5 Essential Shoegaze Albums
Shoegaze, the fascinating music genre every pedal lover and noise-rock enthusiast admires more than the common Joe (no pun intended). Shoegaze has been around since the 1990s, where it emerged from the indie and alternative rock scene in the United Kingdom.
Shoegaze artists are typically categorized by having an ethereal-sounding mixture of obscured vocals, guitar distortion and effects, feedback, and overwhelming volume tonal overtures. It’s a visceral experience that most music fans might not be too familiar with, but should.
Like any other genre, there’s a number of fantastic records that fit under the shoegaze umbrella, many of which are deemed to be essential shoegaze albums. To help get you started on your shoegaze journey or just as an overall album recommendation, let’s discuss 5 essential shoegaze albums and why you should listen to them.
1. My Bloody Valentine - Loveless (1991)
You can’t have a shoegaze discussion without bringing up My Bloody Valentine’s 1991 masterpiece Loveless. This record took two years to make and is reported to have cost £250,000, which can be heard through its noise, Avant-rock, and dream pop oriented sound. Kevin Shields wailing guitar is a prominent leading factor of the record, demonstrating a sound not normally heard in the early 1990s. Theme-wise, it’s a sorrowful and interpretive filled record that adds to the reasons why it’s the best shoegaze record of all time.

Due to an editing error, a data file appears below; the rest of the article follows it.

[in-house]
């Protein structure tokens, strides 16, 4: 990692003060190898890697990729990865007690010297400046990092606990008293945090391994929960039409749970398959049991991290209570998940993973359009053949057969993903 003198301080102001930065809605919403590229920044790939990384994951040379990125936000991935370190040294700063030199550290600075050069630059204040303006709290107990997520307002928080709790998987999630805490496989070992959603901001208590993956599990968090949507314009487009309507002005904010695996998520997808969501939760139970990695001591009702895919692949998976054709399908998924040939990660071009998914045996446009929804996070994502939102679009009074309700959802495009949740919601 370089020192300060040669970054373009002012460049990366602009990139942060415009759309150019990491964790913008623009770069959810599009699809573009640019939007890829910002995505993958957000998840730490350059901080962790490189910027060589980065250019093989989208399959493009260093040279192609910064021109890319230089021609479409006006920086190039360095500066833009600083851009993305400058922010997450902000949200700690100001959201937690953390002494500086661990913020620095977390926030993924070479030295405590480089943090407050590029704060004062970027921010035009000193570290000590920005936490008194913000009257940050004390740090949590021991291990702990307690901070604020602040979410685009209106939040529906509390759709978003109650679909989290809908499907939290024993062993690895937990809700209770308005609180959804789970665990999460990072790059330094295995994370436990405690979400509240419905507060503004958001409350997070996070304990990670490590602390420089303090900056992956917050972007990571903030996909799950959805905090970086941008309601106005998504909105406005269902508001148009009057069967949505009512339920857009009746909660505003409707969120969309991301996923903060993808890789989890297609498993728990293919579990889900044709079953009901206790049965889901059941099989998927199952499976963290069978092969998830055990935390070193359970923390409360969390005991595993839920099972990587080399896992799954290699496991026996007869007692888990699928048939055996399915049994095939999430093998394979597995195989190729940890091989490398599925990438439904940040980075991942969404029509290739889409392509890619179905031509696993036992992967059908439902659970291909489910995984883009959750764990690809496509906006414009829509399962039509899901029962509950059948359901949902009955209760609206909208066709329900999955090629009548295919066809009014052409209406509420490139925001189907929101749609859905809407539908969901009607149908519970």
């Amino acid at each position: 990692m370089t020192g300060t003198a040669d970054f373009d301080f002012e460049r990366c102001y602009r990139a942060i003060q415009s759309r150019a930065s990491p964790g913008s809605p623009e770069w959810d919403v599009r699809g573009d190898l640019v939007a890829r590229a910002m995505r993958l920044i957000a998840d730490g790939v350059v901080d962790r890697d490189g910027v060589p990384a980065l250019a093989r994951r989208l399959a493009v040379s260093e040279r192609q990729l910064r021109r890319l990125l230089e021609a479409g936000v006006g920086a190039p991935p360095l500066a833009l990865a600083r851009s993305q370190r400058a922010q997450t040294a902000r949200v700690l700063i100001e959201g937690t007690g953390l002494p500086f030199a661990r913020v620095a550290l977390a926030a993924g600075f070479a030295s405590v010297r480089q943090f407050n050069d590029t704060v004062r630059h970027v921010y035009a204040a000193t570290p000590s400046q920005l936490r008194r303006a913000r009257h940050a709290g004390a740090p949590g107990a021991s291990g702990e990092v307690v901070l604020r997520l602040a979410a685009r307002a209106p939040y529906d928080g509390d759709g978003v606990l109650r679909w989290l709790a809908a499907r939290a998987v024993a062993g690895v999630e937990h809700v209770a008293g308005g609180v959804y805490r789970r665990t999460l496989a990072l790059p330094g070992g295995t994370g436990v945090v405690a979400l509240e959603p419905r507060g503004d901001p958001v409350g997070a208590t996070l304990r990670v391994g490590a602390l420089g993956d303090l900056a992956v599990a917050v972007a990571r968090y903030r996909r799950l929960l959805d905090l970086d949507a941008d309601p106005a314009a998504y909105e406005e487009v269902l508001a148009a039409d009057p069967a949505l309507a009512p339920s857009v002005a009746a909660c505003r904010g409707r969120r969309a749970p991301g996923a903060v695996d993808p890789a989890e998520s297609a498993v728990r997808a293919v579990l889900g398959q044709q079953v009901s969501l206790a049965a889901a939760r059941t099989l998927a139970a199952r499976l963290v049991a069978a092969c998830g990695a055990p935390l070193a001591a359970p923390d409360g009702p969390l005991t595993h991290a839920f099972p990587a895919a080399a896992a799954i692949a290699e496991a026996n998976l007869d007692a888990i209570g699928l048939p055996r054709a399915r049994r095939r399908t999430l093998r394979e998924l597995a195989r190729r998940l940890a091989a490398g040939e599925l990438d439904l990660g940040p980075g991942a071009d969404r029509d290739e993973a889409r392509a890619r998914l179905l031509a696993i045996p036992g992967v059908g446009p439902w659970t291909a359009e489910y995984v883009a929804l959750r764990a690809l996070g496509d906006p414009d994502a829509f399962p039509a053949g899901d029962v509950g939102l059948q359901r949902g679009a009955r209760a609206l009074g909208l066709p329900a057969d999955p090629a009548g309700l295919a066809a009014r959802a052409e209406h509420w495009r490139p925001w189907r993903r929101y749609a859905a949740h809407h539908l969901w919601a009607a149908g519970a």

2. The Verve - A Storm in Heaven (1993)
The Verve’s A Storm in Heaven is less known to the world than Loveless, but is still a record of its own. A Storm in Heaven is an immediate intense and reverberated filled record that takes an emotional toll on the listener. The fuzz and driven guitars make it such a unique listen, while elements of ambient and cleverness stand out.
3. Slowdive - Souvlaki (1993)
Souvlaki is a beautiful chorus and reverb-filled album that strokes another emotion with its incredible lyricism, striking song structures, and the constant wondering of what’s to come. Many cite Slowdive to be on the number two list right behind My Bloody Valentine for being one of the best shoegaze bands, and rightfully so. This album doesn’t necessarily drive or punk a punch as much as A Storm in Heaven or Loveless, but it’s still fantastic nevertheless.
4. Swervedriver - Mezcal Head (1993)
Some people might not classify Swervedriver’s Mezcal Head as being a part of the shoegaze spectrum, but it certainly has elements of it. This moving and punk-sounding record gets off to a fast start with its opening track For Seeking Heat. By the end of the track, we start to see why and how this is a shoegaze album with its eerie finish to otherworldly lines played over its rock foundation.
5. Ride - Nowhere (1990)
Lastly, we have Ride’s 1990 record, Nowhere. Nowhere is one of the first shoegaze albums to have reached the mass populous, and without it, it’s challenging to say how the genre would’ve evolved. Nowhere is an immaculate record that begins with a riff similar to The Beatles Taxman, but takes a massive turn with what’s to come from the album. It’s a monumental moment in rock history for being the foundation for shoegaze.
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